Nokia: A Blow to the Head; a Blow to the Gut
While Nokia (NYS: NOK) was taking a jab to the chin with the recent embarrassing and expensive software "glitch" in its flagship Microsoft (NAS: MSFT) Windows Phone-powered smartphone, the Lumia 900, the real damage to its bottom line has been to its core cell-phone business. That would be the cheap feature phones that have been Nokia's bread and butter.
The battle for Nokia's survival has lately been seen as a fight to wrest away smartphone market share from Apple's (NAS: AAPL) iPhone and the various smartphones made by Samsung, LG, and all the others that run Google's (NAS: GOOG) Android operating system. But the cheapo dumb phones that are almost ubiquitous in the emerging markets of the world have been taken as conventional wisdom to be the province of Nokia alone. Indeed, The Economist has called the Nokia brand as recognizable as Coca-Cola and, somewhat morbidly, has labeled the $30 Nokia 1100 cell phone as the "Kalashnikov of communication for the poor."
The dying feature phone
But the cause for Nokia's warning this week that its mobile handset unit would post first-quarter operating margins of negative 3%, and which sent the company's shares tumbling to a 15-year low, came from its traditional strongholds: not only Africa, but India, China, and the Middle East. The ubiquitous feature phones that could only call and text are being replaced by low-priced smartphones running the Android OS. Those phones are being manufactured by companies such as Chinese firm Huawei. And Nokia just doesn't have a smartphone yet that can compete against prices as low as $150 for an Android phone in China.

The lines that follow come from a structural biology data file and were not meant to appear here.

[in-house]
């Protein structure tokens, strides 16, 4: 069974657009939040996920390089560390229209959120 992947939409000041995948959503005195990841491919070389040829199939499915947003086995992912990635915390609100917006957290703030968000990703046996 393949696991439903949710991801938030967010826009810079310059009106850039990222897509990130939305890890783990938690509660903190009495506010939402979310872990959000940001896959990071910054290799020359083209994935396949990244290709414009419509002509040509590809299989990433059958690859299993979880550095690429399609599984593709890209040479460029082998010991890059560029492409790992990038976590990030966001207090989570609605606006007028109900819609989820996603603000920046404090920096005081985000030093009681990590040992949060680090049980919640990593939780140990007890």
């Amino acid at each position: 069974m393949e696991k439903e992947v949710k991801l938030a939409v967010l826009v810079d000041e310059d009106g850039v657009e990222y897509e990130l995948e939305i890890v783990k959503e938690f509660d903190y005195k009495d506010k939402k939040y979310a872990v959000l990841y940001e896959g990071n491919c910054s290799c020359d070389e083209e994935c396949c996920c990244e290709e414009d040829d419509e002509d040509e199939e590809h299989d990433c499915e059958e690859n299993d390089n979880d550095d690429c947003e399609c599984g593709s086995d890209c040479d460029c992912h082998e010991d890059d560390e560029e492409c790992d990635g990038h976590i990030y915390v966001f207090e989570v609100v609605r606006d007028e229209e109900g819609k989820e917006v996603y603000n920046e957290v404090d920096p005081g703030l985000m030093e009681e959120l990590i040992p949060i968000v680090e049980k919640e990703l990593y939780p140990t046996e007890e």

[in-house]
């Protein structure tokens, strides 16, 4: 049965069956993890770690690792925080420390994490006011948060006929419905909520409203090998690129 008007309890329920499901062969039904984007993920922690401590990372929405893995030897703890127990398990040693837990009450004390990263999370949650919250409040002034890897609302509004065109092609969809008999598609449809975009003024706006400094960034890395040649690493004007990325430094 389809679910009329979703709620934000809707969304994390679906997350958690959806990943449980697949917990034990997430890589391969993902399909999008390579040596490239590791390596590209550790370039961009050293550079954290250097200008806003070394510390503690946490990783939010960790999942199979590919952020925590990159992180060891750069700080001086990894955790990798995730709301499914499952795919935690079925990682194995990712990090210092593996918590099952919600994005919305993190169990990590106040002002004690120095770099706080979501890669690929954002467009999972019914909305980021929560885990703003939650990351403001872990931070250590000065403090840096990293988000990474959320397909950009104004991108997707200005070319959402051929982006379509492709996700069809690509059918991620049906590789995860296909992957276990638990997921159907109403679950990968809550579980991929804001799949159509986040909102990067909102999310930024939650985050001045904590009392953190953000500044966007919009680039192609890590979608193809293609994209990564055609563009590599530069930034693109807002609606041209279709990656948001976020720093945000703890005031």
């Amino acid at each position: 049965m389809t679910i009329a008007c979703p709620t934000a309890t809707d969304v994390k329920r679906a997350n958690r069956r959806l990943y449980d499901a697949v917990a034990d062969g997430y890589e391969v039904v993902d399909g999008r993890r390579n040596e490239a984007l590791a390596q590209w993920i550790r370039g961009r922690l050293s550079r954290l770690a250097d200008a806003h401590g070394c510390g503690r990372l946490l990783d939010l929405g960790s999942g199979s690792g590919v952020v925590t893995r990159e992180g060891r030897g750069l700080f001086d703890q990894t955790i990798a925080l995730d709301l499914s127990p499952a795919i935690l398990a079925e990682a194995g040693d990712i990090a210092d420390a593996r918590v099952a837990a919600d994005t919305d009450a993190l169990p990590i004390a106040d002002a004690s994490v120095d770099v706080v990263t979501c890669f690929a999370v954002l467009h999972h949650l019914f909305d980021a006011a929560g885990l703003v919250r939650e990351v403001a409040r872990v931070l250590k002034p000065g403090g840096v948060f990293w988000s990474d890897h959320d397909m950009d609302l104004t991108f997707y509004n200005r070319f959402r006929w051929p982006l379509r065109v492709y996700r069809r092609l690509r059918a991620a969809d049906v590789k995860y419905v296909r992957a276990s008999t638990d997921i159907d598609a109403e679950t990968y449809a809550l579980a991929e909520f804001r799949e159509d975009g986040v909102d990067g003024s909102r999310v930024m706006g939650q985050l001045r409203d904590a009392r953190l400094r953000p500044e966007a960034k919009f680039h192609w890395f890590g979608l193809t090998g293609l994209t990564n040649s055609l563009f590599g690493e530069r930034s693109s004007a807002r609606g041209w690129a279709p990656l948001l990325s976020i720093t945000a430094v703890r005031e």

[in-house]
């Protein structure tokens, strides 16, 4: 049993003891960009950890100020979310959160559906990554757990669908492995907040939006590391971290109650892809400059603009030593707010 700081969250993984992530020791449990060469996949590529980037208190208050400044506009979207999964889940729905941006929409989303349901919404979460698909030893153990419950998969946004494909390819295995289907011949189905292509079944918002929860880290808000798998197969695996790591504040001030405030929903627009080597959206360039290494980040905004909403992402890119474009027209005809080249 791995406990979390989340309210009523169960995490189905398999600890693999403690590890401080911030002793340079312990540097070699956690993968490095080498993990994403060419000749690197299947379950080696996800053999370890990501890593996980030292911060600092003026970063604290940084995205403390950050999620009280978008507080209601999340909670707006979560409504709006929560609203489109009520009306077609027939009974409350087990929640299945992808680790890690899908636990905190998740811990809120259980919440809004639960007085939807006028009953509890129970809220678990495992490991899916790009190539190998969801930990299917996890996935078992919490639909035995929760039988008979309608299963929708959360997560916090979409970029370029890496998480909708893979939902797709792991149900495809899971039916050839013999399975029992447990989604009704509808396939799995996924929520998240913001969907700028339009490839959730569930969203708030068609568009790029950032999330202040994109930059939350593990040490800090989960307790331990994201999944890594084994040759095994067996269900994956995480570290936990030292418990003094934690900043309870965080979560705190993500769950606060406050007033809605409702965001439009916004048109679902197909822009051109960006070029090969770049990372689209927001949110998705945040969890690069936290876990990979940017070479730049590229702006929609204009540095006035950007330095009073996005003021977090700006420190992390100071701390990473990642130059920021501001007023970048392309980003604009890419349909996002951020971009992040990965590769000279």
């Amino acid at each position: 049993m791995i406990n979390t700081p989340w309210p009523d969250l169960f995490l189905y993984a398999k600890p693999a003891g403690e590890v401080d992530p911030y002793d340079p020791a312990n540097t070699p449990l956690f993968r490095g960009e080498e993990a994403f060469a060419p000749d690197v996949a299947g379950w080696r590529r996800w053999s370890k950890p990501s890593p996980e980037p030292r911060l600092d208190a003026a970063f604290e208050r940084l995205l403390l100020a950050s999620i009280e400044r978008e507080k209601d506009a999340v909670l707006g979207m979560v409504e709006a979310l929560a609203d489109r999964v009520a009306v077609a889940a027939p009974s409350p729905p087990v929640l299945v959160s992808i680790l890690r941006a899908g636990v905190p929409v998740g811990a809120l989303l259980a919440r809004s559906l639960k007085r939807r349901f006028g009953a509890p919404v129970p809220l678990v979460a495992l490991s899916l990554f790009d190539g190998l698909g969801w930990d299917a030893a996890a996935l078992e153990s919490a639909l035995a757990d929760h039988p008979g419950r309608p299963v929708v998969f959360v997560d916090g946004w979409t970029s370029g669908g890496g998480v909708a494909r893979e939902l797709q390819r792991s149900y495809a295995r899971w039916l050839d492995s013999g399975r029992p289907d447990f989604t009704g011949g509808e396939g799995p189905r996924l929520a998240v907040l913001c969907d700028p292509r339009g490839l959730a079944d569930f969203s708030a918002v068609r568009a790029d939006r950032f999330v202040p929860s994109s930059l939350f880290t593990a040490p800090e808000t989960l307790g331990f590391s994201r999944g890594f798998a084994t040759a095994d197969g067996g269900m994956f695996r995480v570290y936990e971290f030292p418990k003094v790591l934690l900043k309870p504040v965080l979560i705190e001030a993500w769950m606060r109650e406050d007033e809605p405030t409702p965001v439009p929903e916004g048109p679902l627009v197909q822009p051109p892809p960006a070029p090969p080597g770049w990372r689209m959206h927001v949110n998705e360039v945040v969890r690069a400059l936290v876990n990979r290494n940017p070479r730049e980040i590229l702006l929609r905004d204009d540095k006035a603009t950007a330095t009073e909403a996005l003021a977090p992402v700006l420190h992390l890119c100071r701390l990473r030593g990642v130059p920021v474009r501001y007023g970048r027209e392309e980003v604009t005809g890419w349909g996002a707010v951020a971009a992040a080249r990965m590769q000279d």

Nokia CEO Stephen Elop expressed surprise at the speed at which low-end smartphones were able to encroach on the feature-phone market. In a call to media and analysts on Wednesday, he said, "The rate at which this is happening is beyond what we expected." However, he added, "We're accelerating the rate we can push Windows Phone devices downmarket."
Nokia may be fighting on two fronts, but it hasn't been knocked out yet.
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At the time this article was published Fool contributorDan Radovskyowns shares of Nokia. The Motley Fool owns shares of Google, Apple, Coca-Cola, and Microsoft.Motley Fool newsletter serviceshave recommended buying shares of Apple, Nokia, Microsoft, Coca-Cola, and Google and creating bull call spread positions in Apple and Microsoft. The Motley Fool has adisclosure policy. We Fools don't all hold the same opinions, but we all believe thatconsidering a diverse range of insightsmakes us better investors. Try any of our Foolish newsletter servicesfree for 30 days.
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